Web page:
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Apes, humans, and the evolution of misanthropy

Aaron S. Bayley

Standing on the corner of civilization

There's a time there's a place for me

In a world where I can't be found

Cold and mean people give me the creeps

"Naked in the Rain" by Red Hot Chili Peppers

Since chimpanzees are our second cousin, I've always been fascinated by the various Planet of the Apes films, all of which had something interesting to offer.

The 1968 original, based on a novel by Pierre Boulle and starring Charlton Heston and Roddie McDowall, seems a bit dated today, but it was the first to put the idea of inverting the relationship between apes and humans, so that the former were the superior species, onto the big screen and into the public consciousness. The gorillas, representing the military, rode on horseback and were menacing and brutish; the orangutans were administrators and politicians; the chimps were scientists and intellectuals. Humans were meek, pathetic creatures used for slave labour and scientific experiments. Later in the film, it is discovered that humans once were the peak of civilization, but their self-destructive tendencies annihilated the world and paved the way for the apes to surpass them. The anti-war and anti-violence themes suited the times: after all, 1968 was the year of an ongoing anti-war movement; an ideological war against Marxism and a real one against the Vietcong, student strikes in New York and San Francisco, violent clashes between rioters and police armed with batons and tear gas, and the King and Kennedy assassinations. Upon hearing of King's death, Robert Kennedy implored Americans to "tame the savageness of man and make gentle the life of this world." The warnings of the film paralleled those in real life. Yet even though we are told of mankind's destructive behaviour, all human wrongdoing is kept off-screen, rationalized as being part of an unfortunate past. The film still causes us to sympathize with the humans. 

In Tim Burton's 2001 "reimagining" of the original, the apes are even more cunning, intimidating, and vicious: Thade's army is downright fascist and humans are made more sympathetic. Mark Wahlberg is fine as the headstrong American Leo Davidson and Tim Roth and Michael Clarke Duncan are imposing as the Hitleresque General Thade and Colonel Attar, respectively.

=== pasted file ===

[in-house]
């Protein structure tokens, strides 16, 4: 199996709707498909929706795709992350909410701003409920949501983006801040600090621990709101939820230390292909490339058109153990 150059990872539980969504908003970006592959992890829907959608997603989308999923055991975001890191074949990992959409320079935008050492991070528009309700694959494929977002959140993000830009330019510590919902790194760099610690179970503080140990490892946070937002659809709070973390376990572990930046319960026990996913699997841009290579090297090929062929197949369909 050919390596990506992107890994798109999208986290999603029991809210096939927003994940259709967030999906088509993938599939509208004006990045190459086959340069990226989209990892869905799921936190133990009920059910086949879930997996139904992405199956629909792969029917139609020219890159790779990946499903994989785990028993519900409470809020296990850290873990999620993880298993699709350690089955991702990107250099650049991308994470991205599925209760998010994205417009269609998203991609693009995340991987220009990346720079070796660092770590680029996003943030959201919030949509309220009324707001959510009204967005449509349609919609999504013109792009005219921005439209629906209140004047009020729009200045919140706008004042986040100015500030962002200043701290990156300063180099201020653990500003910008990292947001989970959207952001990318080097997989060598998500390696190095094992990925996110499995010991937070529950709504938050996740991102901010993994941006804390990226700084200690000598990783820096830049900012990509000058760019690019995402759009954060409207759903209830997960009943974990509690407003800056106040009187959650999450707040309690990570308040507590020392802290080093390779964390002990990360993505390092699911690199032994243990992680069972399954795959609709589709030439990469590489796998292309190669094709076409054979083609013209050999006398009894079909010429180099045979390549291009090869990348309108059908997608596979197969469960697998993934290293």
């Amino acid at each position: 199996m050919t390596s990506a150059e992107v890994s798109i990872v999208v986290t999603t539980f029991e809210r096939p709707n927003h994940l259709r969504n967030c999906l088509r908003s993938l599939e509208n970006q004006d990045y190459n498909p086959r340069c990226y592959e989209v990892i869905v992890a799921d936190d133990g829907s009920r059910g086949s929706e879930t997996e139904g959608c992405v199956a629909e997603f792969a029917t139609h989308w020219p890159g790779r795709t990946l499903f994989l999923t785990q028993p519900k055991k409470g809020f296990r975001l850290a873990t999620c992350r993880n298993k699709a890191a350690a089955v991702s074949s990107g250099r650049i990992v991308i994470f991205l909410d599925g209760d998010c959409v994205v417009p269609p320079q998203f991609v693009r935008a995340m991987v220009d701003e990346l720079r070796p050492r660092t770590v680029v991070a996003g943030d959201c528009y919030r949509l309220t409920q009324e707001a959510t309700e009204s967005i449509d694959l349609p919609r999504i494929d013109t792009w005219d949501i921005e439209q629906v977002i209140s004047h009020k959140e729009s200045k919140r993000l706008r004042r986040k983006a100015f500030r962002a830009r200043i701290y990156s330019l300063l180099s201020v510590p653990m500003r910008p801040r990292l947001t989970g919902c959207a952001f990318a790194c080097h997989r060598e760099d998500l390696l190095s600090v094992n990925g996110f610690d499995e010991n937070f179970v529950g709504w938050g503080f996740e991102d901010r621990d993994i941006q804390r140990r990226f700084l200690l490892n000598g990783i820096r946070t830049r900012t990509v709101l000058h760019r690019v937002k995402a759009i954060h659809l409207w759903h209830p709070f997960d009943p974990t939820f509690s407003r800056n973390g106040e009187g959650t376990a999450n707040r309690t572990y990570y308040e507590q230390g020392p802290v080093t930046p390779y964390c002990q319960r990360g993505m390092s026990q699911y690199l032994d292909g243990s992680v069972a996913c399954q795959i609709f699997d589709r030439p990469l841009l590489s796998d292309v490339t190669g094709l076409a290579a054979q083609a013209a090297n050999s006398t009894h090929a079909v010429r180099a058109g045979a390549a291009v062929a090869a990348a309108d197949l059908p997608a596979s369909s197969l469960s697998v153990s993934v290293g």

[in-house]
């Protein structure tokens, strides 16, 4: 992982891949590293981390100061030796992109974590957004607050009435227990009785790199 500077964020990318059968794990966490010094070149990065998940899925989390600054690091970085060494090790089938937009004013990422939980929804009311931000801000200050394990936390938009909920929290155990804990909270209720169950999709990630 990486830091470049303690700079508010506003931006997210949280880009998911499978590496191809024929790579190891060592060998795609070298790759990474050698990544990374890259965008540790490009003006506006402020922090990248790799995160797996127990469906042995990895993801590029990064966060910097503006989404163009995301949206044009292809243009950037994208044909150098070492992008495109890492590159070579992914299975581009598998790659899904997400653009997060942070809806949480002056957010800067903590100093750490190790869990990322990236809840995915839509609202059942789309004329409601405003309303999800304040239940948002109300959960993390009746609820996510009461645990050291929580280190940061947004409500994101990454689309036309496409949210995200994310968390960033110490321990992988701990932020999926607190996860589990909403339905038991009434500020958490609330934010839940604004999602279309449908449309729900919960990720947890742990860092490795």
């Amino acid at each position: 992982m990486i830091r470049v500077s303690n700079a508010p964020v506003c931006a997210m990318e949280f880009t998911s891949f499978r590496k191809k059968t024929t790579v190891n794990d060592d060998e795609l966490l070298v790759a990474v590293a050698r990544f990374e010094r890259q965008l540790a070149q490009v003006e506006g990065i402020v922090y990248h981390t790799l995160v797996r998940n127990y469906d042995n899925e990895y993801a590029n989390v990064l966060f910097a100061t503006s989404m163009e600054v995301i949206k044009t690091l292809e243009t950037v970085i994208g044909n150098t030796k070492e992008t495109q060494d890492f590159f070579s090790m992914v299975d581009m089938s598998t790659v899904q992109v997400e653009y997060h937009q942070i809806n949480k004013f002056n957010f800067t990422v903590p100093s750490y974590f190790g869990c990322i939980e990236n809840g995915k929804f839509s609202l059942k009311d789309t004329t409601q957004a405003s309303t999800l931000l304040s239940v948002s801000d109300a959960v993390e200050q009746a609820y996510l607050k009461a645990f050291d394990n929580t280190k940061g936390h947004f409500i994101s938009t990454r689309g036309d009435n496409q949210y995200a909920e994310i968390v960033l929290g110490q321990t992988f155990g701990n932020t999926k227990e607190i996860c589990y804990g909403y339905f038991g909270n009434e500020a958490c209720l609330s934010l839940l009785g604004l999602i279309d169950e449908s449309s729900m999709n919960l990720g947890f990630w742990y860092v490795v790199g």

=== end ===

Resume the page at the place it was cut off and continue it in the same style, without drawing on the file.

In Rise of the Planet of the Apes, a "reboot" of the original film, full-fledged misanthropy finally rears its head. The story relocates from New York to San Francisco, swapping the iconic Statue of Liberty for the grandiose Golden Gate Bridge. The CGI effects in the film are outstanding--the levels of emotion the chimpanzee Casesar is able to portray result in a deeply moving conflicted, sentient being. But the new Apes film is notable for its unmistakeable misanthropic tone (following in the footsteps of Peter Jackson's District 9 and James Cameron's Avatar, both of which portray humans as aggressors and oppressors to such an extent that the audience is inclined to root for their demise). Save for the scientist Will Rodman (played by James Franco), his assistant, his ailing father, and his girlfriend, this film is bereft of likeable human characters. Rodman's irritable neighbour, his money-hungry boss, the unsympathetic owner and masochistic guard of the primate facility where Caesar and the rest of the apes are physically and emotionally abused, and the law enforcement officers, are all painted as villains. What's more, Casesar's refusal to kill or use extreme violence towards those who mistreated him is juxtaposed with the seemingly arbitrary actions of the police. 

The film's shortcoming is that it ignores the sociopolitical undercurrents of the previous films and instead addresses the ethics behind genetic engineering and animal testing. But perhaps this is what gives it a license to hate. In the wake of severe economic crises, mass riots and revolution, government cuts to social services, moral failings of politicians, worsening police brutality, and heightening breaches of civil liberties, it's no wonder that feelings of distrust and antipathy towards people and institutions wielding power are at a boiling point. Greedy corporations and power-tripping police officers make convenient targets. In the film, it's humans, not the apes, who turn violent and wage war. The primates are simply trying to get back to their natural habitat. They are shown to be thoughtful, resourceful, intelligent, and capable of empathy, making it impossible not to root for them, even at the expense of the disposable human villains. The film fantasizes about a world where chimps outsmart humans; it's a misanthropist's utopia. 

Almost twenty years ago, Anthony Keidis of the Red Hot Chili Peppers sang, "losing my taste for the human race." So are many others.


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